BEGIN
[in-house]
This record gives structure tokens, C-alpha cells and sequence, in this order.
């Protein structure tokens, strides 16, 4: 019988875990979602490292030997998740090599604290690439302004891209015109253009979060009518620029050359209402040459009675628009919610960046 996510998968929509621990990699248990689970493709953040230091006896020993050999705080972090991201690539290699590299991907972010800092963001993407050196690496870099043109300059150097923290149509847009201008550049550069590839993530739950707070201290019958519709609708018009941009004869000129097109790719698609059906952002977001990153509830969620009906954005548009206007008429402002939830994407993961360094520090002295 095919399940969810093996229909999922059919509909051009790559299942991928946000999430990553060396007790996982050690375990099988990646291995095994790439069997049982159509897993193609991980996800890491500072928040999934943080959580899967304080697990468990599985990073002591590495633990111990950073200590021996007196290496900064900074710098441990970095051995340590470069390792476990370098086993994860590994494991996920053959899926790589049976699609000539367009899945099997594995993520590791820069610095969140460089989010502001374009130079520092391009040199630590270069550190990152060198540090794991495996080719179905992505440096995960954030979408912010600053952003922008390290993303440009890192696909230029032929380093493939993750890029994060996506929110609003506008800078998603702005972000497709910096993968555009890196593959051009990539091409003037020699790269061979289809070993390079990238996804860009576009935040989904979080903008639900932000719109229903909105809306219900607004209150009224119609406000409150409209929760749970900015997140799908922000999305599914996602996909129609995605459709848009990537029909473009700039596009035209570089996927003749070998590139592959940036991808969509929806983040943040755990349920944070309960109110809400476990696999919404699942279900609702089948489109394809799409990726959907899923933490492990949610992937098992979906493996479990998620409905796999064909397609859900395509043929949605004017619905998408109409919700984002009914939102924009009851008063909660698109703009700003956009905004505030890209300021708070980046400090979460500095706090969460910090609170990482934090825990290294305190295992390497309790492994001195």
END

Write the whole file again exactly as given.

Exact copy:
[in-house]
This record gives structure tokens, C-alpha cells and sequence, in this order.
């Protein structure tokens, strides 16, 4: 019988875990979602490292030997998740090599604290690439302004891209015109253009979060009518620029050359209402040459009675628009919610960046 996510998968929509621990990699248990689970493709953040230091006896020993050999705080972090991201690539290699590299991907972010800092963001993407050196690496870099043109300059150097923290149509847009201008550049550069590839993530739950707070201290019958519709609708018009941009004869000129097109790719698609059906952002977001990153509830969620009906954005548009206007008429402002939830994407993961360094520090002295 095919399940969810093996229909999922059919509909051009790559299942991928946000999430990553060396007790996982050690375990099988990646291995095994790439069997049982159509897993193609991980996800890491500072928040999934943080959580899967304080697990468990599985990073002591590495633990111990950073200590021996007196290496900064900074710098441990970095051995340590470069390792476990370098086993994860590994494991996920053959899926790589049976699609000539367009899945099997594995993520590791820069610095969140460089989010502001374009130079520092391009040199630590270069550190990152060198540090794991495996080719179905992505440096995960954030979408912010600053952003922008390290993303440009890192696909230029032929380093493939993750890029994060996506929110609003506008800078998603702005972000497709910096993968555009890196593959051009990539091409003037020699790269061979289809070993390079990238996804860009576009935040989904979080903008639900932000719109229903909105809306219900607004209150009224119609406000409150409209929760749970900015997140799908922000999305599914996602996909129609995605459709848009990537029909473009700039596009035209570089996927003749070998590139592959940036991808969509929806983040943040755990349920944070309960109110809400476990696999919404699942279900609702089948489109394809799409990726959907899923933490492990949610992937098992979906493996479990998620409905796999064909397609859900395509043929949605004017619905998408109409919700984002009914939102924009009851008063909660698109703009700003956009905004505030890209300021708070980046400090979460500095706090969460910090609170990482934090825990290294305190295992390497309790492994001195």